Designing a fully working home for someone who can’t afford one – within a VERY small footprint
Alexandre Clermont describes the award-winning SEED House for Habitat for Humanity.
We at Stantec Architecture in downtown Moncton (formerly Architecture 2000) are pretty excited. We won the Unlock the Dream! design competition organized by Habitat for Humanity and the Architectural Association of New Brunswick!
The challenge? To design a fully working home for someone who couldn’t afford one – within a VERY small footprint.
Our design for a SEED House, or “sustainable environmentally efficient dwelling,” was chosen to be prefabricated by CCNB students in Woodstock, New Brunswick. It will then be shipped and assembled in Fredericton.
Although the competition was organized by Habitat for Humanity as a means of providing affordable housing, we also knew that a working design could have multiple applications – from a granny suite, to a fishing camp, to emergency housing for victims of disaster.
To design the SEED House, our team—Raven Spanier (principal practice lead), Michele Mikic, Rob Bateman, and myself—locked ourselves in a conference room to hash out the design details for an affordable, comfortable, efficient-to-build and easy-to-maintain micro-home. One of the challenges we faced was that the house had to fit on a flatbed truck. We essentially had to ensure that we were looking at a fully functioning dwelling that fit within ±275 s.f. of living space.
We envisioned the house by how we thought it could be assembled. The floor would be installed overtop a concrete tube foundation, on top of which we called for a line of angled open v-shaped trusses. The wall where the trusses met the floor became our main service, or ‘wet’ wall, within which we would run all of our services; we would then ‘hang’ off of this wall both our kitchen and bathroom units. We also wanted the circulation spaces to have multiple uses. For example, walking through the kitchen was also walking in the living room, and although divided by moving screens, you could walk alongside the bathroom or the bedroom.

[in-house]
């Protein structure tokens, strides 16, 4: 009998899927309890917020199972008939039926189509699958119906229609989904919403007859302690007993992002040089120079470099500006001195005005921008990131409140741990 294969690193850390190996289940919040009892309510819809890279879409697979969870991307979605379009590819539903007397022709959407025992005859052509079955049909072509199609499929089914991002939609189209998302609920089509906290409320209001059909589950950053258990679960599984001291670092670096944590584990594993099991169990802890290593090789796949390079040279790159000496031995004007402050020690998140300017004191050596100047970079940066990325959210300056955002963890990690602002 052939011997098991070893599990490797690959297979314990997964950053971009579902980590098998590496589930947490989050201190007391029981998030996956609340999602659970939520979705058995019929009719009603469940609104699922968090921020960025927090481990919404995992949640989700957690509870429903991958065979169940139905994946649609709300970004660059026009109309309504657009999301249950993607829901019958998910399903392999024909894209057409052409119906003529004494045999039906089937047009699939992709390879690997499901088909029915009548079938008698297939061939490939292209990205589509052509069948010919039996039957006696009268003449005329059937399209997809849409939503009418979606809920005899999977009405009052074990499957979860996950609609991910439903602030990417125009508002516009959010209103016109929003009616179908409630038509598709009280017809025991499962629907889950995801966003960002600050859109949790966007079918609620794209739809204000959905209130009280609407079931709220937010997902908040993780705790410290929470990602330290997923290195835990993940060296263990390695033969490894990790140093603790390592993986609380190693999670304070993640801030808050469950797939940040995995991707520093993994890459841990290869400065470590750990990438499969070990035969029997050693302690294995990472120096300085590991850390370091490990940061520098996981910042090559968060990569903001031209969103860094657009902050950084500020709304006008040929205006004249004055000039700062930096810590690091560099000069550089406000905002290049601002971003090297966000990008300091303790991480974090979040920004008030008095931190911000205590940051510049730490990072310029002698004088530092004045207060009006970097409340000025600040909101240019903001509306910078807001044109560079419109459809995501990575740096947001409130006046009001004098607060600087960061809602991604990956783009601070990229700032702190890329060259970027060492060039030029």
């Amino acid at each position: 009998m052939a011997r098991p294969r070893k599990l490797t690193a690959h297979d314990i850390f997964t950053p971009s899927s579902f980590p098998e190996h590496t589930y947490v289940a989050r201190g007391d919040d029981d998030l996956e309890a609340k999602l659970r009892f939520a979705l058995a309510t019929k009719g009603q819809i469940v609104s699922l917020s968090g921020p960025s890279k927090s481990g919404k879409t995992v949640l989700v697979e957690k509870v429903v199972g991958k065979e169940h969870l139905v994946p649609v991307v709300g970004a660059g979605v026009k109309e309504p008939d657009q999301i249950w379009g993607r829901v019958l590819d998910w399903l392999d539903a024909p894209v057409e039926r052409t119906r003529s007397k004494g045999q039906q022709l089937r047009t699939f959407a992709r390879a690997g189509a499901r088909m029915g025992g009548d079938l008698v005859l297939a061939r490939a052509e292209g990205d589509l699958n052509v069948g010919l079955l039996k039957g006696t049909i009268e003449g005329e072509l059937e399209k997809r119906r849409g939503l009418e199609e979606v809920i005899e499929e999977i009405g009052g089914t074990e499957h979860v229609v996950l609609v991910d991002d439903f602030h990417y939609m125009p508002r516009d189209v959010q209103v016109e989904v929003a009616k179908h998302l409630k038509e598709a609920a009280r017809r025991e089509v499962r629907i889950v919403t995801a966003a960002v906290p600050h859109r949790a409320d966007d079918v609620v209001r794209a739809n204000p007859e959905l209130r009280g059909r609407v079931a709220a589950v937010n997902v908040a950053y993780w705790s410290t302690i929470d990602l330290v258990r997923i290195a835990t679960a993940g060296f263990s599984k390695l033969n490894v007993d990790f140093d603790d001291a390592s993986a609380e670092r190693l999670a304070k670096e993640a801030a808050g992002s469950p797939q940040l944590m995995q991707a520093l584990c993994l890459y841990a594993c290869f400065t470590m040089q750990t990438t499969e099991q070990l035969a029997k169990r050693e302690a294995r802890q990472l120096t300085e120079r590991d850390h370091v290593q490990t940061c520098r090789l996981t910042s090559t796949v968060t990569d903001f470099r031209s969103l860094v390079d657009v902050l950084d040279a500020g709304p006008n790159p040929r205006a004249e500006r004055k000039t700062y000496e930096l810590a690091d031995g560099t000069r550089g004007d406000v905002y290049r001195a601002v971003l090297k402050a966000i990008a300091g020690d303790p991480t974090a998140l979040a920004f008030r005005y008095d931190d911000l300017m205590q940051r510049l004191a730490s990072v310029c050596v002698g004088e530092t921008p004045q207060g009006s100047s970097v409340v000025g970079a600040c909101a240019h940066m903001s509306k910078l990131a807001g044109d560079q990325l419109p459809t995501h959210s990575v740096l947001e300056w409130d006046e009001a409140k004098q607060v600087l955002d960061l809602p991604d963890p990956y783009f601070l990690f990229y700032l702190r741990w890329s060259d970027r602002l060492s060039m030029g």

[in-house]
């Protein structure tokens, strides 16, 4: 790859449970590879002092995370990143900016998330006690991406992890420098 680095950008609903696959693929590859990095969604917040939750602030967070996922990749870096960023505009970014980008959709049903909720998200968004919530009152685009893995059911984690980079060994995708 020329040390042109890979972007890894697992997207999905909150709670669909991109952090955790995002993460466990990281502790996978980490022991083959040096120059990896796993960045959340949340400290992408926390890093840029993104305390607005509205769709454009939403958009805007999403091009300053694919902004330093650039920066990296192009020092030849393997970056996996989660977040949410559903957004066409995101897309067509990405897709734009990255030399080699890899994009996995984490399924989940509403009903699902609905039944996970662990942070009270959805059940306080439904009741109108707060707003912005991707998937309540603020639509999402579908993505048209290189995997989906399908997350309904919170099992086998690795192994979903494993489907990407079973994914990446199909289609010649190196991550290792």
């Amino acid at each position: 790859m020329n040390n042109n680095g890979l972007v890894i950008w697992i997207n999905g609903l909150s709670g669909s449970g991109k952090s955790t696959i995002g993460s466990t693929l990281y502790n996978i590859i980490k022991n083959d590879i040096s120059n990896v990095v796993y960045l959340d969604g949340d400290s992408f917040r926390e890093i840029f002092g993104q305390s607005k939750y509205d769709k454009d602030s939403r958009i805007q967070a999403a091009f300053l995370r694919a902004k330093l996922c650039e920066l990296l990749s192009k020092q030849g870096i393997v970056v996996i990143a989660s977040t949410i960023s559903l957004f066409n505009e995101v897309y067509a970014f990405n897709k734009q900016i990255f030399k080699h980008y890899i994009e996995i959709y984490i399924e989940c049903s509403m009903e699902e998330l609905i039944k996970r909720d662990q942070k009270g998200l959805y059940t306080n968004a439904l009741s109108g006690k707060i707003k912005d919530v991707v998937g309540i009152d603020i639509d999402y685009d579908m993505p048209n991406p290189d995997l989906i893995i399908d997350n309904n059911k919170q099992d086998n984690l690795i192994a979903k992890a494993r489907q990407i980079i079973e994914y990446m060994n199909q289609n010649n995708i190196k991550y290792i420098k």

In addition to the folding panels at the bathroom, we also introduced a movable storage unit between the front entrance and the bedroom to effectively close off each from one another if desired. The envelope to our house had to balance letting in as much light as possible with privacy. For this reason we located a few full-height vertical windows in the bedroom and living room, a full size patio door in the living room, and then clerestory glazing on three sides of the house for light.
Alongside the building we also called for another set of concrete tubes and another floor, this one with the help of another row of v-shaped trusses that would form a private outdoor space. When both of these sets of trusses came together to a point, we were then creating the full gable of the traditional house, with one half indoors, the other outdoors.
Another benefit of this small house was the less it would depend on municipal or hydro-electrical services, the easier it would be to install these practically anywhere. For this reason, we envisioned a number of environmental features such as a vegetated roof, a rainwater collection tank, solar/photovoltaic panels, and sun shades for the exterior living room. We’ve also designed the house’s main service wet wall as a continuous heat retention wall, with the intent that this wall could also collect sunlight through the house’s clerestory windows, then release the heat later on in the day to minimize heating costs. The idea is to incrementally make the SEED house fully autonomous, using alternative energy and servicing technologies to be able to take it off the grid and locate it anywhere, at any time.
While we worked through all of these technical details, we constantly reminded ourselves that we were trying to create not just a space, but a nice space for someone who can’t afford one. What’s more, it’s exciting to think that our creative visions for such a unique space could actually become a reality. According to Peter Kendall, the chairman of Habitat Fredericton, discussions have already started with the city to see where this first model can be built.
Authored by Alexandre Clermont